French 'useful', English 'essential': EU officials

BRUSSELS, March 26, 2006 (AFP) - When President Jacques Chirac stormed out of an EU summit last week, furious that a fellow Frenchman had spoken English, he may as well have been railing at the tide coming in, EU newcomer states say.
Whether France likes it or not, the dominance of the English language has grown and continues to grow in the European Union, bolstered notably by the arrival of 10 mostly ex-communist countries to the bloc in 2004.
When a Latvian needs to speak to a Lithuanian, when a Pole wants to strike up a conversation with an Estonian, the tongue they will most likely choose is that of Shakespeare, not of Moliere.
"French is very useful and sometimes necessary in Brussels. But English is essential. There are many groups that work only in English," said Zbigniew Gniatkowski, a spokesman for the Polish embassy to the European Union.
Back home in Poland, "everyone wants to learn English" especially because of its association with music, US culture and the internet, added 33-year-old Gniatkowski, who arrived in Brussels shortly after his country entered the EU.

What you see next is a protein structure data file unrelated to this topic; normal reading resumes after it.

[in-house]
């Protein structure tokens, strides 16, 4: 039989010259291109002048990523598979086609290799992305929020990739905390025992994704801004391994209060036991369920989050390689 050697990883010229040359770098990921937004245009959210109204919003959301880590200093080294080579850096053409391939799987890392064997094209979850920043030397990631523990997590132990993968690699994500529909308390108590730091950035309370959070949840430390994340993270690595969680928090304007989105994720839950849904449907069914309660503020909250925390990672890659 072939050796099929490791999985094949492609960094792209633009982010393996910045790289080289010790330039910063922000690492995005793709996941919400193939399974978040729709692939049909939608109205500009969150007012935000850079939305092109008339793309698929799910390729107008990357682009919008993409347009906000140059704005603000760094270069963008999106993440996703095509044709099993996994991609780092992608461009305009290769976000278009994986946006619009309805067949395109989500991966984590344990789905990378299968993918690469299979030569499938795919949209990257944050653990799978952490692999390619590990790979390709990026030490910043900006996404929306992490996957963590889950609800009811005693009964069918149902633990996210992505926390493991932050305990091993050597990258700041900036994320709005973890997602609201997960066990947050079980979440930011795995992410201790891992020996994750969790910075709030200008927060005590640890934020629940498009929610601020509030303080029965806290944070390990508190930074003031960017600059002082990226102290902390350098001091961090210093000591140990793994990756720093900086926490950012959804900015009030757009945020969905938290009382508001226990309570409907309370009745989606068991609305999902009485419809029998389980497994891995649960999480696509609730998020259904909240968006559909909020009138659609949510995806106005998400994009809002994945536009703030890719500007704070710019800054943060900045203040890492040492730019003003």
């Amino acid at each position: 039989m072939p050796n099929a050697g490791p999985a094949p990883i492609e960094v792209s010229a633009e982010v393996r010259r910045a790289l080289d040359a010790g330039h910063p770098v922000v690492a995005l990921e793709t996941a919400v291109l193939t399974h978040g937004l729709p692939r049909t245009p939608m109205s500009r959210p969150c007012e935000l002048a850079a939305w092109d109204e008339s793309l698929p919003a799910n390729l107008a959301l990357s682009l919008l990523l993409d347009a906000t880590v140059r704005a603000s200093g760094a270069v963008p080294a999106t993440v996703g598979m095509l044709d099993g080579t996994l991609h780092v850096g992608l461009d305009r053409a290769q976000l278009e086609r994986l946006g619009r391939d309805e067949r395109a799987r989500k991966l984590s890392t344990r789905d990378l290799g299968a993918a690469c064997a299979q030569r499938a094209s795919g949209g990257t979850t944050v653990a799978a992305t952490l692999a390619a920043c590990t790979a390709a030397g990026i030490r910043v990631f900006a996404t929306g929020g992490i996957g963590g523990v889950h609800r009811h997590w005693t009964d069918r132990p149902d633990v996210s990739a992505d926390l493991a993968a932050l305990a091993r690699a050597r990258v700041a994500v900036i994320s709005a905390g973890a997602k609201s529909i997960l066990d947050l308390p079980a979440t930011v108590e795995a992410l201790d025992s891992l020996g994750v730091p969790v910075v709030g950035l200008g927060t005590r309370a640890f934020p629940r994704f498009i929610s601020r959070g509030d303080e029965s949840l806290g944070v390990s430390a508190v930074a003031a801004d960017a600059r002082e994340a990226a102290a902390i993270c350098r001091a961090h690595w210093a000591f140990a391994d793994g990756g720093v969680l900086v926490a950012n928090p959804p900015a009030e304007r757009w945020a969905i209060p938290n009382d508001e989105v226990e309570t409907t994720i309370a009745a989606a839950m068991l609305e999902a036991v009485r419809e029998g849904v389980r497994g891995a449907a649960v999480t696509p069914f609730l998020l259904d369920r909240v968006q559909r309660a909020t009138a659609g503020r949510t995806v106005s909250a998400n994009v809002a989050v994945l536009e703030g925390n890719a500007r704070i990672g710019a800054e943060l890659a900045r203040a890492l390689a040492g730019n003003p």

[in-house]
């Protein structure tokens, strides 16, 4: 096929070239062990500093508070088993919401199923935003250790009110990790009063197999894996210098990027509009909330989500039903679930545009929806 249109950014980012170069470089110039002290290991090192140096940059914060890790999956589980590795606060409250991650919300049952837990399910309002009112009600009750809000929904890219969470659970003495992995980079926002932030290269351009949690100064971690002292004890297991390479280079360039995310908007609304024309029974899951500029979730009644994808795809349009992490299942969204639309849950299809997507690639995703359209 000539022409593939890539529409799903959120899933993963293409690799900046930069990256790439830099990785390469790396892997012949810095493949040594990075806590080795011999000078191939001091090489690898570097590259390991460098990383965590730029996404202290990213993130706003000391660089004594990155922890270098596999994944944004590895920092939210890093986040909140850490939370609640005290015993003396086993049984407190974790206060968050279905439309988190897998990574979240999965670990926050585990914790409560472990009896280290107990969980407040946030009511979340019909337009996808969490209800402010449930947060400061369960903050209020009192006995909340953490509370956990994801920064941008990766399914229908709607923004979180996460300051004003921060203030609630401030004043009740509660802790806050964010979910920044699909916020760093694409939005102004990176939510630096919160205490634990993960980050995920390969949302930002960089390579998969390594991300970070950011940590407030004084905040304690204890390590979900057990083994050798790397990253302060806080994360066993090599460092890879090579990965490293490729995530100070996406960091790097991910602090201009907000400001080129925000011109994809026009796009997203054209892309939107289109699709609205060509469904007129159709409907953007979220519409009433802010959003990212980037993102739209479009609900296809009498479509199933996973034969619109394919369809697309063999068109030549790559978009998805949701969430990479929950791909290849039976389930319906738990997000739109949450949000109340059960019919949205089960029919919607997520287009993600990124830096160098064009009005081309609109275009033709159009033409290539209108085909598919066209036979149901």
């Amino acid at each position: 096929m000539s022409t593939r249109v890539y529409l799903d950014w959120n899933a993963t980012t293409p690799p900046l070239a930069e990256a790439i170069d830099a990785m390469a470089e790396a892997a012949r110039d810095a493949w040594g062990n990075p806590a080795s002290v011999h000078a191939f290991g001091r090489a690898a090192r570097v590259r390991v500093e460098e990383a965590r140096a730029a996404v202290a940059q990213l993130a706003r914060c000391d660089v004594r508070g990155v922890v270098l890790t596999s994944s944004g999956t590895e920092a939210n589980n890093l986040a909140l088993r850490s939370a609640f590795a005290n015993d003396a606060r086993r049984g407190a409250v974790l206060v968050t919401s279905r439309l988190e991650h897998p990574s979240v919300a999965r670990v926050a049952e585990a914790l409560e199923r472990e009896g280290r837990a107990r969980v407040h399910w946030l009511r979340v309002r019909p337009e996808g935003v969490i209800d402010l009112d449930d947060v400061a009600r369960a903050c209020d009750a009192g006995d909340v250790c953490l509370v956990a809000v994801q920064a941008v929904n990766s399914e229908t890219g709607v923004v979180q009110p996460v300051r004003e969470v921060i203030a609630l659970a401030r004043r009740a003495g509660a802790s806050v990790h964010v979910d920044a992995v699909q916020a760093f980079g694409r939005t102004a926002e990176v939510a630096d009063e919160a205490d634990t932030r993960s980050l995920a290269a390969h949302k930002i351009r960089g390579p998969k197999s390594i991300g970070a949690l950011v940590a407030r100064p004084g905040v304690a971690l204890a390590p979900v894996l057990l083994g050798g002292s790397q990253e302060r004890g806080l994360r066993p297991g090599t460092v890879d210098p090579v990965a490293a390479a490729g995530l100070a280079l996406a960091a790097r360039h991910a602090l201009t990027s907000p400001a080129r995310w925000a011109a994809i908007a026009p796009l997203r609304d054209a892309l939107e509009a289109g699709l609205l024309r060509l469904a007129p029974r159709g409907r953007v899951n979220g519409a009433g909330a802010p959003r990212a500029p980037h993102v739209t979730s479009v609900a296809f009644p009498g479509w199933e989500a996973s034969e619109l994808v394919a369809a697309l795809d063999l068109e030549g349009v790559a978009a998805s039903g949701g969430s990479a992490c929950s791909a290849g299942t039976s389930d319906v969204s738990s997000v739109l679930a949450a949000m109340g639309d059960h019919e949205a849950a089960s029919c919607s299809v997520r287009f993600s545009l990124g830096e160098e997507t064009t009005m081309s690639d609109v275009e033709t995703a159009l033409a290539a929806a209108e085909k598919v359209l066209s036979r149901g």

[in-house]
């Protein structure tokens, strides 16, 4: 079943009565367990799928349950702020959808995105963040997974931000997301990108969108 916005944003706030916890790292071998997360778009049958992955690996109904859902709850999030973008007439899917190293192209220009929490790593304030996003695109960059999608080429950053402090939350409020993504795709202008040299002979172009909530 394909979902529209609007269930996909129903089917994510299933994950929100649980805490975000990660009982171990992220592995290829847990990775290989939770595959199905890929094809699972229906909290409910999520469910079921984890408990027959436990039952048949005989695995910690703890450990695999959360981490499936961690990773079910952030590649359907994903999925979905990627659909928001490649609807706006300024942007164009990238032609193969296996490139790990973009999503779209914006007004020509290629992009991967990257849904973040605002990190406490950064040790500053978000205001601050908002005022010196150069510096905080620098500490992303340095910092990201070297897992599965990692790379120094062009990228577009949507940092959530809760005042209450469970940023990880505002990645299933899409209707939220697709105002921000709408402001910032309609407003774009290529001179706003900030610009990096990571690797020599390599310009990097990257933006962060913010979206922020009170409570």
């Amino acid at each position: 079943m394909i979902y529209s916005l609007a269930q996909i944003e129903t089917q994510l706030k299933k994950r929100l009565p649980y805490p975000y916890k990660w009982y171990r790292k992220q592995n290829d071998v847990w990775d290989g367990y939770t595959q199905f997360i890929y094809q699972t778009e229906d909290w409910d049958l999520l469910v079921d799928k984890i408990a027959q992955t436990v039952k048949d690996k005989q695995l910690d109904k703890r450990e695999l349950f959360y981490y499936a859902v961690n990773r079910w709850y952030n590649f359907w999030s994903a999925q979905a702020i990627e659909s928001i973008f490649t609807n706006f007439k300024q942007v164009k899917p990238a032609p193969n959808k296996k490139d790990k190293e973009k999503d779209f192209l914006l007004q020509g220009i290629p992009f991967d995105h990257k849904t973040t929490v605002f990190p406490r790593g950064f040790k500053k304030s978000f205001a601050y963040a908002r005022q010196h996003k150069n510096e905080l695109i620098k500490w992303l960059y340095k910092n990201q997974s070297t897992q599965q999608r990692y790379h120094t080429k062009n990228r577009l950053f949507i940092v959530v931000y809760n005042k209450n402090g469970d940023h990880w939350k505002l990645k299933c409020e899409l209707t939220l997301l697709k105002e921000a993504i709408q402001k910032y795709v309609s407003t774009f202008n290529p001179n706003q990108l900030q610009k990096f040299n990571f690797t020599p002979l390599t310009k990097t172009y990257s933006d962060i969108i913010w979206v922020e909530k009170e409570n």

The arrival of 10 newcomers in the union just under two years ago is widely seen as having diluted Paris' clout and speeded up a shift in the bloc's centre of balance which had already been underway or some years.... French speakers regularly complain that official documents increasingly appear in English and only later in French — even though English, French and German are the working languages of the European Commission, the EU's executive arm.
"Previously there was more French used in official communication in Brussels. Now all the time I have the feeling that this is diminishing," said Peteris Ustubs, a foreign affairs adviser to Latvian Prime Minister Aigars Kalvitis.
Illustrating the trend, statistics show that in 1997, 40 percent of European Commission documents were first drawn up in French before being translated, and 45 percent were originally drafted in English.
By 2004, just 26 percent of documents were in French in their first form, and 62 percent in English.

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